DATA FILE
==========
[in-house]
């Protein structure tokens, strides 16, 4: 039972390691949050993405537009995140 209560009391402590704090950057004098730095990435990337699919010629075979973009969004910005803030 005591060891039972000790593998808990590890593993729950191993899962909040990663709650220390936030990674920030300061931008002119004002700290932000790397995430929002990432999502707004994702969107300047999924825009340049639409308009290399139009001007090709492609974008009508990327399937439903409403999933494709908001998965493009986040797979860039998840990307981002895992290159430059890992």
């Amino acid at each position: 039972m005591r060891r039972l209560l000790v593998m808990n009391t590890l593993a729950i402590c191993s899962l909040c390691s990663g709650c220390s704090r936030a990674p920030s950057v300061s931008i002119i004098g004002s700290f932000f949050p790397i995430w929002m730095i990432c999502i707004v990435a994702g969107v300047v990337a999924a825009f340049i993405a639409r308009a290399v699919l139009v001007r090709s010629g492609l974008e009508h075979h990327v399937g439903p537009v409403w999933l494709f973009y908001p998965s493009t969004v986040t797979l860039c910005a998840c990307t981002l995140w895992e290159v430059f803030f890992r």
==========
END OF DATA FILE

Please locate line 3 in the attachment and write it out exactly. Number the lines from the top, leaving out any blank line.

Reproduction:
């Amino acid at each position: 039972m005591r060891r039972l209560l000790v593998m808990n009391t590890l593993a729950i402590c191993s899962l909040c390691s990663g709650c220390s704090r936030a990674p920030s950057v300061s931008i002119i004098g004002s700290f932000f949050p790397i995430w929002m730095i990432c999502i707004v990435a994702g969107v300047v990337a999924a825009f340049i993405a639409r308009a290399v699919l139009v001007r090709s010629g492609l974008e009508h075979h990327v399937g439903p537009v409403w999933l494709f973009y908001p998965s493009t969004v986040t797979l860039c910005a998840c990307t981002l995140w895992e290159v430059f803030f890992r």